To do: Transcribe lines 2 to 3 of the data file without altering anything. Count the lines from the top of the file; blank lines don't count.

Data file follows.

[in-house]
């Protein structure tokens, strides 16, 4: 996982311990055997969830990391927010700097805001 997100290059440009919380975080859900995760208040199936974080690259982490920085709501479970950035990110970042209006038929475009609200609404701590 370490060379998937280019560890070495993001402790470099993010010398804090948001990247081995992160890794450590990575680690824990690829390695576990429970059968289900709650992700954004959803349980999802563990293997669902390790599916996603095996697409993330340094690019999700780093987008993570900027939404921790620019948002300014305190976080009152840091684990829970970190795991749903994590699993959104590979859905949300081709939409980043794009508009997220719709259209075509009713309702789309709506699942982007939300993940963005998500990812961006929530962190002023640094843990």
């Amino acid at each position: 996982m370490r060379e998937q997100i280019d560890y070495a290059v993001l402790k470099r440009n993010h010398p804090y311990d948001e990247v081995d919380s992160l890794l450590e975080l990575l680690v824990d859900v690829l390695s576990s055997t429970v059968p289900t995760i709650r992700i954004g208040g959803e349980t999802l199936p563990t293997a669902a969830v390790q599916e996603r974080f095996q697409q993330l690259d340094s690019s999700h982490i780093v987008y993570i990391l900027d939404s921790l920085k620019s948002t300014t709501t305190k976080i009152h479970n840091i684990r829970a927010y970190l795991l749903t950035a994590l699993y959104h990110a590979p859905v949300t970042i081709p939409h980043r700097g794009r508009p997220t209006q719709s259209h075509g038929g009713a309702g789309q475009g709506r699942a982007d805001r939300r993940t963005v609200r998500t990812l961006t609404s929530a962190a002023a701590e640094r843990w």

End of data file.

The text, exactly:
């Protein structure tokens, strides 16, 4: 996982311990055997969830990391927010700097805001 997100290059440009919380975080859900995760208040199936974080690259982490920085709501479970950035990110970042209006038929475009609200609404701590 370490060379998937280019560890070495993001402790470099993010010398804090948001990247081995992160890794450590990575680690824990690829390695576990429970059968289900709650992700954004959803349980999802563990293997669902390790599916996603095996697409993330340094690019999700780093987008993570900027939404921790620019948002300014305190976080009152840091684990829970970190795991749903994590699993959104590979859905949300081709939409980043794009508009997220719709259209075509009713309702789309709506699942982007939300993940963005998500990812961006929530962190002023640094843990």
């Amino acid at each position: 996982m370490r060379e998937q997100i280019d560890y070495a290059v993001l402790k470099r440009n993010h010398p804090y311990d948001e990247v081995d919380s992160l890794l450590e975080l990575l680690v824990d859900v690829l390695s576990s055997t429970v059968p289900t995760i709650r992700i954004g208040g959803e349980t999802l199936p563990t293997a669902a969830v390790q599916e996603r974080f095996q697409q993330l690259d340094s690019s999700h982490i780093v987008y993570i990391l900027d939404s921790l920085k620019s948002t300014t709501t305190k976080i009152h479970n840091i684990r829970a927010y970190l795991l749903t950035a994590l699993y959104h990110a590979p859905v949300t970042i081709p939409h980043r700097g794009r508009p997220t209006q719709s259209h075509g038929g009713a309702g789309q475009g709506r699942a982007d805001r939300r993940t963005v609200r998500t990812l961006t609404s929530a962190a002023a701590e640094r843990w």